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Brand names:


Other names:

Cyclo, CPM, CTX

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About Cyclophosphamide

Cyclophosphamide is a type of chemotherapy. It works by slowing or stopping the growth of cancer cells. It is usually used in combination with other drugs. It is also used to help prepare patients for hematopoietic cell transplant.

Cyclophosphamide can harm the kidneys and bladder. Patients receiving cyclophosphamide should drink plenty of fluids. They may receive IV fluids and a medicine called mesna to reduce the risk of bladder damage.

Patients will have regular blood draws to check blood counts and monitor liver and kidney function. In some cases, heart function may be assessed. Urine samples may be taken to check for blood in the urine.

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May be taken as a tablet, capsule or liquid by mouth

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May be given as a liquid into a vein by IV infusion

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Possible Side Effects

  • Changes in color of fingernails or toenails
  • Kidney or bladder problems
  • Blood in the urine or burning while urinating
  • Hair loss
  • Nausea and vomiting
  • Bad taste in the mouth during IV infusion
  • Loss of appetite or weight loss
  • Abdominal pain
  • Diarrhea
  • Mouth sores
  • Changes in skin color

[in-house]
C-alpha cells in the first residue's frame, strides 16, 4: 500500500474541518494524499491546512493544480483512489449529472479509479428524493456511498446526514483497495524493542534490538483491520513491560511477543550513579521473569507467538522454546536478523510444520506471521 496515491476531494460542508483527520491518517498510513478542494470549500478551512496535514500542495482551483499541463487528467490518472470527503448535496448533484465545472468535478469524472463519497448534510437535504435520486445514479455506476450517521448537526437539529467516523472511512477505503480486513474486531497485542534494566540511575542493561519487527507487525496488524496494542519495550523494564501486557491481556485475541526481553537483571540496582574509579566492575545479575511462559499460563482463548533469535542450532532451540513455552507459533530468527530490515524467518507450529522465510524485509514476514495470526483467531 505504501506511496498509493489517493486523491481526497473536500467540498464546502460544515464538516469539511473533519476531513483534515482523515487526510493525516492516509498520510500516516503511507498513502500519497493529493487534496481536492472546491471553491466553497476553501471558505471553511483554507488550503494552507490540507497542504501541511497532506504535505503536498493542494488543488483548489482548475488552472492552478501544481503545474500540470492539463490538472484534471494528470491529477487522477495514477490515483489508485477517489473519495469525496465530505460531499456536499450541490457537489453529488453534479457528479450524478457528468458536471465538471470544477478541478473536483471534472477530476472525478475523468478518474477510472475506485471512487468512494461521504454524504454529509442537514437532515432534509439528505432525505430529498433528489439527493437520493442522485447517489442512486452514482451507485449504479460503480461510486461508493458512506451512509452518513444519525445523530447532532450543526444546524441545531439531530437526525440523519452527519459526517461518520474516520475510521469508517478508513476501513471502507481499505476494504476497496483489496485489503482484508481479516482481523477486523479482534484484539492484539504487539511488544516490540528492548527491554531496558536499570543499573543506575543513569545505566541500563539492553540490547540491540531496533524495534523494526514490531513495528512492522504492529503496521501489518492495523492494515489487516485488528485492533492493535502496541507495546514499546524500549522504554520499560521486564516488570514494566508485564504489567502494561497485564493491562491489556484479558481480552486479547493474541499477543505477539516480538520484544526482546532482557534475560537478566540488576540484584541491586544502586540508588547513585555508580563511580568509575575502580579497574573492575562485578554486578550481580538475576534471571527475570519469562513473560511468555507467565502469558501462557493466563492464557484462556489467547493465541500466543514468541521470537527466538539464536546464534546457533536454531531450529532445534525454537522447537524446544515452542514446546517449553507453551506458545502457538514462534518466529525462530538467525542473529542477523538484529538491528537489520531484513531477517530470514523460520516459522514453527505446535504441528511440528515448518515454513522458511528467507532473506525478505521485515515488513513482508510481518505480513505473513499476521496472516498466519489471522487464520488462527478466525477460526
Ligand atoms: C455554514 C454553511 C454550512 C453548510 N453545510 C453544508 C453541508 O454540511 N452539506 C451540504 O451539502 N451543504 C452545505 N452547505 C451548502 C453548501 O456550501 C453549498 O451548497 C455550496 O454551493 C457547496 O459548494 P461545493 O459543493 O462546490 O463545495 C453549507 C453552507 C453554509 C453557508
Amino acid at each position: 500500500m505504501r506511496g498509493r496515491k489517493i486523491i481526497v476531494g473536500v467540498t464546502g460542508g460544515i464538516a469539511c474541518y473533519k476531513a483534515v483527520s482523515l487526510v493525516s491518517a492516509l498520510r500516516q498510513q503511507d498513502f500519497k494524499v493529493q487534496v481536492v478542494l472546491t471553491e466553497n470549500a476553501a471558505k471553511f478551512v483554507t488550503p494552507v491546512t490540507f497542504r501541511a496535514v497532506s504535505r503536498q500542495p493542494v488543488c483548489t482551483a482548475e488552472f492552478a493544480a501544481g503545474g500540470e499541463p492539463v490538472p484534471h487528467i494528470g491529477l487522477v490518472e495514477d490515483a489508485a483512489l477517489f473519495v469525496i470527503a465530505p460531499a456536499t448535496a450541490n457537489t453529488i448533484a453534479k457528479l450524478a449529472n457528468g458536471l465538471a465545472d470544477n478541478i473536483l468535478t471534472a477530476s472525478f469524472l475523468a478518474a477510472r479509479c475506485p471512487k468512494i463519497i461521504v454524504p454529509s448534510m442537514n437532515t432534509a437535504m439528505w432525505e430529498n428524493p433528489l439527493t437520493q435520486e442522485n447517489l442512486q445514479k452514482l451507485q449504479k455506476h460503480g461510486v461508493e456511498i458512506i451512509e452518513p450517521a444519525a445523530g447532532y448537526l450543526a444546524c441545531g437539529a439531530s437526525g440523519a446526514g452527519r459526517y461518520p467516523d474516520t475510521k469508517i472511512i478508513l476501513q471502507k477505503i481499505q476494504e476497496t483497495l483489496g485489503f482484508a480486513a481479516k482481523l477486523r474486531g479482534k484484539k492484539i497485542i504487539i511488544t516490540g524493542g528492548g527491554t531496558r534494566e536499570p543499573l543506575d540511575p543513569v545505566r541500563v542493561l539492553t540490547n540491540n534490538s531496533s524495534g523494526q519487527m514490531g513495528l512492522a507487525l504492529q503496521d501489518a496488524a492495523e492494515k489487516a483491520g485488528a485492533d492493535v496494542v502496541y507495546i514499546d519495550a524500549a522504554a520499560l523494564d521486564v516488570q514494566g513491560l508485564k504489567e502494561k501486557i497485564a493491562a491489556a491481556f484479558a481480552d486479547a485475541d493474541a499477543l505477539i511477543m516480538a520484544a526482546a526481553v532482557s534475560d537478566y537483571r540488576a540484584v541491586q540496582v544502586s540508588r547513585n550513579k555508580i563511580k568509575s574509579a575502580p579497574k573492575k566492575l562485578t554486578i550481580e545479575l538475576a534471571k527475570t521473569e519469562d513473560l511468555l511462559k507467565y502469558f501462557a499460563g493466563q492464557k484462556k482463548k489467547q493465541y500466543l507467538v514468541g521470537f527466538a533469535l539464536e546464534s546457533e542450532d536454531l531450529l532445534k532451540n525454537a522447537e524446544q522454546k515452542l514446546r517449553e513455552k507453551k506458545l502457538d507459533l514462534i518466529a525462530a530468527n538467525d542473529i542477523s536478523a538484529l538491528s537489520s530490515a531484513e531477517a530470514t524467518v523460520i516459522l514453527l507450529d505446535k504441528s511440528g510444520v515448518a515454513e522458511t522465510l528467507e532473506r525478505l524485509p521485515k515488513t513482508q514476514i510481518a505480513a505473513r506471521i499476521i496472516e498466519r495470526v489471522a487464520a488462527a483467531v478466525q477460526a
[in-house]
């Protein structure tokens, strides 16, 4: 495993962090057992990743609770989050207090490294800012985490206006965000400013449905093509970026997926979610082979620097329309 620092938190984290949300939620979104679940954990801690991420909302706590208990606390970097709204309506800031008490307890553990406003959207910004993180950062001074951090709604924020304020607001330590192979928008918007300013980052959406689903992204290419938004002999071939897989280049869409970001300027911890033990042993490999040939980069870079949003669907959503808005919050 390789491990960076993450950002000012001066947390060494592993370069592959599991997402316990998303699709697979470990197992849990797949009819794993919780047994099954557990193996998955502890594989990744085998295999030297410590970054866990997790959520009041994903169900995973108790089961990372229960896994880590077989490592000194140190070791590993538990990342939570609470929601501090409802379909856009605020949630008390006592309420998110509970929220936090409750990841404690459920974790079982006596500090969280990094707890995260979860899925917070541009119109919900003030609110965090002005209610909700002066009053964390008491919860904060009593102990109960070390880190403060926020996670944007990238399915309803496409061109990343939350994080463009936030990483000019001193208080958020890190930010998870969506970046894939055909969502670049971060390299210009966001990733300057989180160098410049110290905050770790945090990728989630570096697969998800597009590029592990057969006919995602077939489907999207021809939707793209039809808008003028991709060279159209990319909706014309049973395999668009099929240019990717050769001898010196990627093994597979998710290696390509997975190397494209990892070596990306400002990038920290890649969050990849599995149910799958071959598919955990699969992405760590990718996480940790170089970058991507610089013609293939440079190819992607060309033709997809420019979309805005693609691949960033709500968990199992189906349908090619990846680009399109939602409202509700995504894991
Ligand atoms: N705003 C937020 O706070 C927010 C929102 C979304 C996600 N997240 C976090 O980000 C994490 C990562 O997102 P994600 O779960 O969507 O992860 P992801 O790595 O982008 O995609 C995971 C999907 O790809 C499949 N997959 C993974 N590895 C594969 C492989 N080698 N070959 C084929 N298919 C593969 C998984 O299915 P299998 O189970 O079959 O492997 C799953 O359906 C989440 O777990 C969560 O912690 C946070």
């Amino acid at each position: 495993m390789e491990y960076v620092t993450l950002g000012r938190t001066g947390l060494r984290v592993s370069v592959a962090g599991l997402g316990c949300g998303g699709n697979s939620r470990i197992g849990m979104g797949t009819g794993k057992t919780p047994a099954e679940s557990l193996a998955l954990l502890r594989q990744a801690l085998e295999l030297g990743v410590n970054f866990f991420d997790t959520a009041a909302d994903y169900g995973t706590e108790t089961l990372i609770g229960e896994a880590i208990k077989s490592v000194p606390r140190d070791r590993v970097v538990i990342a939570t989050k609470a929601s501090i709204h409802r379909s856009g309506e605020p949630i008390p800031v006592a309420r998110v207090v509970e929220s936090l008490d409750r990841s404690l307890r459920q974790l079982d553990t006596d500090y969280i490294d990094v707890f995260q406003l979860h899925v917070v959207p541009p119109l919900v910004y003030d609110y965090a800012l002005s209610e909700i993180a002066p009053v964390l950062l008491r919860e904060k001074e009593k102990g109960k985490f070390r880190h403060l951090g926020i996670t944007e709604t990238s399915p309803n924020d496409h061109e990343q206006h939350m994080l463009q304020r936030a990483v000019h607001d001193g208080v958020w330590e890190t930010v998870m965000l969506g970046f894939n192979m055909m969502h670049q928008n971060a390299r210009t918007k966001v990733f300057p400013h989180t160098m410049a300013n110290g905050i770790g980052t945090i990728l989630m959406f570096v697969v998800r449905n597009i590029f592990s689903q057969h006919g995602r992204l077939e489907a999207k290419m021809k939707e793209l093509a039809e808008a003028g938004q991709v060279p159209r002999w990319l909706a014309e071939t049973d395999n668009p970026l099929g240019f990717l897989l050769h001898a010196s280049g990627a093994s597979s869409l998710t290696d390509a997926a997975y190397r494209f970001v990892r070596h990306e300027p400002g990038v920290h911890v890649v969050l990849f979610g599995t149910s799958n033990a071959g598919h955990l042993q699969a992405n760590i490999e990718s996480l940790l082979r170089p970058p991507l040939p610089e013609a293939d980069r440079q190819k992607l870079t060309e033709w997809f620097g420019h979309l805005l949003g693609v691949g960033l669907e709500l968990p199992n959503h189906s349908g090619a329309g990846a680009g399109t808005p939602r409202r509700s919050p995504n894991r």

• Low blood counts (may cause increased risk of infection, bleeding, anemia and/or fatigue)
  • Poor or slow wound healing
  • Change in the normal menstrual cycle
  • Heart problems (at very high doses)

Not all patients who take cyclophosphamide will experience these side effects. Common side effects are in bold, but there may be others. Please report all suspected side effects to your doctor or pharmacist.

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Possible Late Effects

Some patients may experience long-term or late effects of treatment that may continue or develop months or years after treatment ends. Possible late effects due to cyclophosphamide include:

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Tips for Families

Be sure to discuss these and other recommendations with your doctor or pharmacist.

  • A doctor may prescribe medicine to help with nausea and vomiting.
  • While taking cyclophosphamide, it is important to drink plenty of fluids and urinate often to flush the kidneys and bladder. Patients should follow the care team’s instructions for appropriate fluid intake.
  • This medicine may cause a bad taste in the mouth. Gum or candy may help hide the taste.
  • Avoid drinking grapefruit or Seville orange-containing beverages and eating grapefruit or Seville oranges while taking this medication.
  • Sexually active patients should take steps to prevent pregnancy during treatment and for 6 months after completion of therapy.
  • Patients should tell their doctor if they are pregnant or breastfeeding.
  • Caregivers should follow instructions for safe handling and disposal of the medicine and avoid contact with patient body fluids, which can contain the drug for 48 hours after it is given.

Cyclophosphamide at home:

  • Take medicine at the same time each day. Do not take at bedtime.
  • Take capsules on an empty stomach. A large number of capsules may be needed to make up the total dose. Talk to your care team about ways to make swallowing medicine easier.
  • Swallow capsules and tablets whole. Do not break, crush, or chew.
  • Give a missed dose as soon as possible. If it is near the time for the next dose, skip the dose. Do not give 2 doses at the same time.
  • Store cyclophosphamide at room temperature.
  • Do not use the medicine past the expiration date.
  • Follow instructions for safe handling and disposal.